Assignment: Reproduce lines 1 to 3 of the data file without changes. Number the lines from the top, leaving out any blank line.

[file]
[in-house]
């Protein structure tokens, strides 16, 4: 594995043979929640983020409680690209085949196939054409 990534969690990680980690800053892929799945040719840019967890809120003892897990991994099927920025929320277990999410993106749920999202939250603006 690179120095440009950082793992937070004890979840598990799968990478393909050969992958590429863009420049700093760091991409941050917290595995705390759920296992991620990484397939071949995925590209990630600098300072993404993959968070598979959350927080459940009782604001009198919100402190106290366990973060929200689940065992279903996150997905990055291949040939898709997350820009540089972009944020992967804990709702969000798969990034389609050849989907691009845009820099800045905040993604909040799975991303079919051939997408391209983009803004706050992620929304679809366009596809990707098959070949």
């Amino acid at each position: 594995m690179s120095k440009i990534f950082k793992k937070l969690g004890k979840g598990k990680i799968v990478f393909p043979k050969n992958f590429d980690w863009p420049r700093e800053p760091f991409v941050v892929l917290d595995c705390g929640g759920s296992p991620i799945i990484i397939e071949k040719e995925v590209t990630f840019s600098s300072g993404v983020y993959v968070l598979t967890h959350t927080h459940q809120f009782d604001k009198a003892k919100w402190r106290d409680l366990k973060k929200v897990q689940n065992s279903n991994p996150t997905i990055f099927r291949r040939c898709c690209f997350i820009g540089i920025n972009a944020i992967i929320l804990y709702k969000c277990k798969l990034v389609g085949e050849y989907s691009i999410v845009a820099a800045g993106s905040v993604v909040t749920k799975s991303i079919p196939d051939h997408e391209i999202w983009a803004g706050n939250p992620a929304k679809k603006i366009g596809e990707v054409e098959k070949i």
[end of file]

[in-house]
């Protein structure tokens, strides 16, 4: 594995043979929640983020409680690209085949196939054409 990534969690990680980690800053892929799945040719840019967890809120003892897990991994099927920025929320277990999410993106749920999202939250603006 690179120095440009950082793992937070004890979840598990799968990478393909050969992958590429863009420049700093760091991409941050917290595995705390759920296992991620990484397939071949995925590209990630600098300072993404993959968070598979959350927080459940009782604001009198919100402190106290366990973060929200689940065992279903996150997905990055291949040939898709997350820009540089972009944020992967804990709702969000798969990034389609050849989907691009845009820099800045905040993604909040799975991303079919051939997408391209983009803004706050992620929304679809366009596809990707098959070949």
């Amino acid at each position: 594995m690179s120095k440009i990534f950082k793992k937070l969690g004890k979840g598990k990680i799968v990478f393909p043979k050969n992958f590429d980690w863009p420049r700093e800053p760091f991409v941050v892929l917290d595995c705390g929640g759920s296992p991620i799945i990484i397939e071949k040719e995925v590209t990630f840019s600098s300072g993404v983020y993959v968070l598979t967890h959350t927080h459940q809120f009782d604001k009198a003892k919100w402190r106290d409680l366990k973060k929200v897990q689940n065992s279903n991994p996150t997905i990055f099927r291949r040939c898709c690209f997350i820009g540089i920025n972009a944020i992967i929320l804990y709702k969000c277990k798969l990034v389609g085949e050849y989907s691009i999410v845009a820099a800045g993106s905040v993604v909040t749920k799975s991303i079919p196939d051939h997408e391209i999202w983009a803004g706050n939250p992620a929304k679809k603006i366009g596809e990707v054409e098959k070949i």